• Bobby Zitzmann

You can Win the Electoral College with Just 18 Cities

Anyone who has heard discussion about the Electoral College has surely heard its defenders predict that if the system were abolished in favor of a national popular vote, presidential elections would be dominated by big cities. Donald Trump — himself an opponent of the Electoral College until it inverted an election for him — warned that “the cities would end up running the country” if a popular vote elected the president. As with so many political issues, race lies just under the surface in this discussion of “urban areas” taking control of the political system. Certain defenders of the system have gone ahead and made such an argument in no uncertain terms. In 2016, Bill O’Reilly, then the most-watched news man for twenty years running, warned that Democrats only wanted to abolish the Electoral College “because in large urban areas and blue states, minorities are substantial … The left wants power taken away from the white establishment.”

This argument is often presented in a simpler fashion by showing a map of the United States with the most populous counties highlighted. Some people remain shocked — shocked — that human population is concentrated in cities as it has been since the beginning of civilization. The image below, for instance, shows the most populous counties that comprise a majority of the US population, saying that this is the reason for the Electoral College. If only Federalist 68 had been so clear.

But is the premise of this argument actually true? Does the Electoral College actually make sure that the president cannot be elected by just the big cities? As with most claims in support of the Electoral College, this one is just factually wrong. The Electoral College actually makes it easier for big cities to single-handedly win an election than a popular vote, at least under the bizarre scenario imagined by the system's defenders in which the cities vote as single monoliths. To see this mapped out, take the image below.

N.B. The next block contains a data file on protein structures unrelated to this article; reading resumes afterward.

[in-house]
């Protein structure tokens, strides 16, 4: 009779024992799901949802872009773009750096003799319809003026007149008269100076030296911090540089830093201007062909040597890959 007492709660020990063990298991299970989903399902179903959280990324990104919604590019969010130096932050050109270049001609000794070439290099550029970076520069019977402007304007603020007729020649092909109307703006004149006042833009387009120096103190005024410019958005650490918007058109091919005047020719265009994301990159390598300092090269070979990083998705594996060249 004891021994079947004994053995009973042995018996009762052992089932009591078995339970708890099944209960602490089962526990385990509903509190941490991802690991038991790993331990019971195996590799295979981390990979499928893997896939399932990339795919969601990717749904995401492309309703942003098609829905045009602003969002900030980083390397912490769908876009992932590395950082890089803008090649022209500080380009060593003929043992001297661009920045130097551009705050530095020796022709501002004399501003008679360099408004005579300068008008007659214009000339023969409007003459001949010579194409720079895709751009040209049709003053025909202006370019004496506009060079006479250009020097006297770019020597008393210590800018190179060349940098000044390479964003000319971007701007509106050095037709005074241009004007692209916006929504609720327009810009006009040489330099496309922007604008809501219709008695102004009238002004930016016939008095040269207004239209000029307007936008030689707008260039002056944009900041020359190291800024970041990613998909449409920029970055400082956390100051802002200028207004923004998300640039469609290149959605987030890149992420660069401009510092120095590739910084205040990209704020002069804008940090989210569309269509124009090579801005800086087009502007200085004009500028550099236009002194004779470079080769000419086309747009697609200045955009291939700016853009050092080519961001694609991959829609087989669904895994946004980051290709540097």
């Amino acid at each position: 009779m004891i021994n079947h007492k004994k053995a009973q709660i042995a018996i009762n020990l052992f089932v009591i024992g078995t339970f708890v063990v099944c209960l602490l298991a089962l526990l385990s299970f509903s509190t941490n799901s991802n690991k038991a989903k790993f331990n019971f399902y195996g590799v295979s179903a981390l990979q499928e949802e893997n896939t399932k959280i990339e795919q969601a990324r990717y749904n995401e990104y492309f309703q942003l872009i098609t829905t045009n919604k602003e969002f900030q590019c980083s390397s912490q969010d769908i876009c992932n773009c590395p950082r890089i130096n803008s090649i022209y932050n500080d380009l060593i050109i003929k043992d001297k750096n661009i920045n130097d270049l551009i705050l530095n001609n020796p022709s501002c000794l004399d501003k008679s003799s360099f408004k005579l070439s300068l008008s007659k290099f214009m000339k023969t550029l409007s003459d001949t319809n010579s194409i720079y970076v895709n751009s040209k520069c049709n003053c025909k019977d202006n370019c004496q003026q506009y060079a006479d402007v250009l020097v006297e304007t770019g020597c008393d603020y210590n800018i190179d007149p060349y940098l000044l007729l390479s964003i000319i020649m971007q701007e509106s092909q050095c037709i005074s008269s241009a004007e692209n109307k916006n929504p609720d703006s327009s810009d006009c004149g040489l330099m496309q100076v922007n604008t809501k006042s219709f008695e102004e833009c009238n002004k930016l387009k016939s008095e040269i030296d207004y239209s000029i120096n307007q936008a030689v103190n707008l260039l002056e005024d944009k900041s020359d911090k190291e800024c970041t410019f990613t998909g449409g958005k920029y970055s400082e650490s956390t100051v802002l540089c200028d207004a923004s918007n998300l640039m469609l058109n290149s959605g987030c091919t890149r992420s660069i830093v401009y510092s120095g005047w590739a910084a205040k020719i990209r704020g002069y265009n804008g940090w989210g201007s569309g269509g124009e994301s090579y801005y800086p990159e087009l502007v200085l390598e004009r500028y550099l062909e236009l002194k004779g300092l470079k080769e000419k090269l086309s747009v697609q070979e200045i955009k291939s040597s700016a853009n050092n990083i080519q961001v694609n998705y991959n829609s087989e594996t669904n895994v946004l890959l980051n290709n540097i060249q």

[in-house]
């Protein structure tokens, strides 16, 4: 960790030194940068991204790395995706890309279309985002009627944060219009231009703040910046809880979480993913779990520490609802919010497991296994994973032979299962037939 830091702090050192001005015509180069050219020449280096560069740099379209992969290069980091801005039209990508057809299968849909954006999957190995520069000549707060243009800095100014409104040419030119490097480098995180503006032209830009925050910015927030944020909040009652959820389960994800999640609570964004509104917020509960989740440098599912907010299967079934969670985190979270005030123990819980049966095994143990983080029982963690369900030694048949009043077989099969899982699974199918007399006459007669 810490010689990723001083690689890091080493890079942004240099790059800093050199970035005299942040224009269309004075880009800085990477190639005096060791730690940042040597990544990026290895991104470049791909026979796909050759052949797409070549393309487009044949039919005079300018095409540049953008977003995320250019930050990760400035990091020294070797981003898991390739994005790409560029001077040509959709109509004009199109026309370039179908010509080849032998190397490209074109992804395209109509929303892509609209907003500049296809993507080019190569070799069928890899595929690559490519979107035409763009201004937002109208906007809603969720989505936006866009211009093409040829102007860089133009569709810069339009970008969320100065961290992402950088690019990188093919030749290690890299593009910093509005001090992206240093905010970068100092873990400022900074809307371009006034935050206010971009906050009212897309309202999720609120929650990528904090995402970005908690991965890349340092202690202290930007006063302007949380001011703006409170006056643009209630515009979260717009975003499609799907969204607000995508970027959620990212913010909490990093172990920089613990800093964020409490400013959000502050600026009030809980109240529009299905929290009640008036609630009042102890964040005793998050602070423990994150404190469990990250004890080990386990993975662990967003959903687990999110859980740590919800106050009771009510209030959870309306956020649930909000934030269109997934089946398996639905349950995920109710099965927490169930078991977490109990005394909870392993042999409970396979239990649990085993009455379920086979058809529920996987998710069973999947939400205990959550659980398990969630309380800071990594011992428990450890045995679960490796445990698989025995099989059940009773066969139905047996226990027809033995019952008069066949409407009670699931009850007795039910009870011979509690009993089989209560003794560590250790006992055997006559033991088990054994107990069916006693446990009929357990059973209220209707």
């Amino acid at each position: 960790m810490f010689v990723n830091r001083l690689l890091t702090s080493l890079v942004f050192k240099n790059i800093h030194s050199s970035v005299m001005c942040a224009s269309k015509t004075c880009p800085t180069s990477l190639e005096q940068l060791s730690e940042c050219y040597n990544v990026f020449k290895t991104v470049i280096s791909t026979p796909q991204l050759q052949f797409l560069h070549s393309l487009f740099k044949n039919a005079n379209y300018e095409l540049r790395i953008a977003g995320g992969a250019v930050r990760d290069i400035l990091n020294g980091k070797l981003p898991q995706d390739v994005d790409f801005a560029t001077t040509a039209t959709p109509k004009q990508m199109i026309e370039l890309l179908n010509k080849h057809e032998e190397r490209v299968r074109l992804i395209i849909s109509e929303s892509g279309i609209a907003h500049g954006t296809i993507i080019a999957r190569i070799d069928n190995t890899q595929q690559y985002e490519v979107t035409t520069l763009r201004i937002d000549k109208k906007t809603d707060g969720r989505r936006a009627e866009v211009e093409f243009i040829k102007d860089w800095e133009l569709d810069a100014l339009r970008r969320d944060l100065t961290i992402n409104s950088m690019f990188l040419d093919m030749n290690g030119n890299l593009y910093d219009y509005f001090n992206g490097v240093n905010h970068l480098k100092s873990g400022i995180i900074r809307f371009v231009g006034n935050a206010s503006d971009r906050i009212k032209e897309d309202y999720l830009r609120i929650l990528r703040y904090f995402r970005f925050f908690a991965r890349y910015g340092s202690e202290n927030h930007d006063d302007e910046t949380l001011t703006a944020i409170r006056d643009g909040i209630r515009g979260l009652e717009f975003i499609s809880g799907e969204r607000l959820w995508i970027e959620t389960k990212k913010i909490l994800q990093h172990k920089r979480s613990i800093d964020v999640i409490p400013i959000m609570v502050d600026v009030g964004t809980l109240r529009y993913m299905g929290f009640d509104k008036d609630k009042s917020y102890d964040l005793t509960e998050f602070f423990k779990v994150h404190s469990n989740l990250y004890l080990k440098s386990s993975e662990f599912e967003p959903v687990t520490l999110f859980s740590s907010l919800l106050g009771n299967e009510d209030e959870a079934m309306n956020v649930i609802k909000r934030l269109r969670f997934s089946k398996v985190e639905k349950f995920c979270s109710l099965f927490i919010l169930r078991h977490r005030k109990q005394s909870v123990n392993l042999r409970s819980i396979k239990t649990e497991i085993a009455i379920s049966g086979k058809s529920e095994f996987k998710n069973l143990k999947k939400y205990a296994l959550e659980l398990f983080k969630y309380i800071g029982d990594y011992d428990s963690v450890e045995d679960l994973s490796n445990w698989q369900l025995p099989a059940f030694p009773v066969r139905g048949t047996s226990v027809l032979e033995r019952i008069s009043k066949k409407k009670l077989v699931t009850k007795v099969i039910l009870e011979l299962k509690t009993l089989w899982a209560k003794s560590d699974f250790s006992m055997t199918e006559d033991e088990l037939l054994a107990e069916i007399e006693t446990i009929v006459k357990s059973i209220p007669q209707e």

In blue are how many counties you need to win the Electoral College. If a party — for simplicity, let's say the Democrats — won all the votes in the blue counties, they would win the Electoral College 272 - 266 without a single vote elsewhere. This map is based on 2010 state- and county-level census figures, and it assumes uniform voter turnout within states. That is to say, the blue counties constitute a majority of their respective states' populations. In such an election, the electoral map would look like this.

You'll notice that these counties are concentrated around the country's biggest cities: New York, Chicago, Houston, etc. While the pro-Electoral College map in gray shows the counties that would be needed to win a popular vote under these conditions, an Electoral College majority actually sees more potential concentration of power in cities. The popular vote map highlights more than 40 metro areas, while this Electoral College majority is made up of just 18. Assuming 2010 population for the popular vote map, a majority consists of 154 million people. The blue counties in the second electoral map only represent just under 88 million.